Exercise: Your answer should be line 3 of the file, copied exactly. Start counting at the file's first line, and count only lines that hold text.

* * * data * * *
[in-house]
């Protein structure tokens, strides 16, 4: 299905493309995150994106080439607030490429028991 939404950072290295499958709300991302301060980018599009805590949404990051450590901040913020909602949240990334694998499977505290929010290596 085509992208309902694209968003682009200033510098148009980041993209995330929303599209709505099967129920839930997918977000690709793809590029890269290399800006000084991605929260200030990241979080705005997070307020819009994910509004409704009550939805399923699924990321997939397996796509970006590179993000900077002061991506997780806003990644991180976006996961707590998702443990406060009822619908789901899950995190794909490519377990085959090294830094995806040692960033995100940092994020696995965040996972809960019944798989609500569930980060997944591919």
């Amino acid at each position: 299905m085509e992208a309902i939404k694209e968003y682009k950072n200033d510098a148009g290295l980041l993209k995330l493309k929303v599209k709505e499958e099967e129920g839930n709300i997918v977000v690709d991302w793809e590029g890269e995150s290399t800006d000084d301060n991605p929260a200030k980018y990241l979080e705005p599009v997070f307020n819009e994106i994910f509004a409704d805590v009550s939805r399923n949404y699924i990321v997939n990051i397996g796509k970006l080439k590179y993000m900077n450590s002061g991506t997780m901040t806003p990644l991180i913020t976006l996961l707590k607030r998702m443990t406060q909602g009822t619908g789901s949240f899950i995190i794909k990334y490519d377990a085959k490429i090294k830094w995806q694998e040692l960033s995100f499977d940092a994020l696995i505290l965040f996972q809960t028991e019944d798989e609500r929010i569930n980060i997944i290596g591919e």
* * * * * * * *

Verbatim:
């Amino acid at each position: 299905m085509e992208a309902i939404k694209e968003y682009k950072n200033d510098a148009g290295l980041l993209k995330l493309k929303v599209k709505e499958e099967e129920g839930n709300i997918v977000v690709d991302w793809e590029g890269e995150s290399t800006d000084d301060n991605p929260a200030k980018y990241l979080e705005p599009v997070f307020n819009e994106i994910f509004a409704d805590v009550s939805r399923n949404y699924i990321v997939n990051i397996g796509k970006l080439k590179y993000m900077n450590s002061g991506t997780m901040t806003p990644l991180i913020t976006l996961l707590k607030r998702m443990t406060q909602g009822t619908g789901s949240f899950i995190i794909k990334y490519d377990a085959k490429i090294k830094w995806q694998e040692l960033s995100f499977d940092a994020l696995i505290l965040f996972q809960t028991e019944d798989e609500r929010i569930n980060i997944i290596g591919e």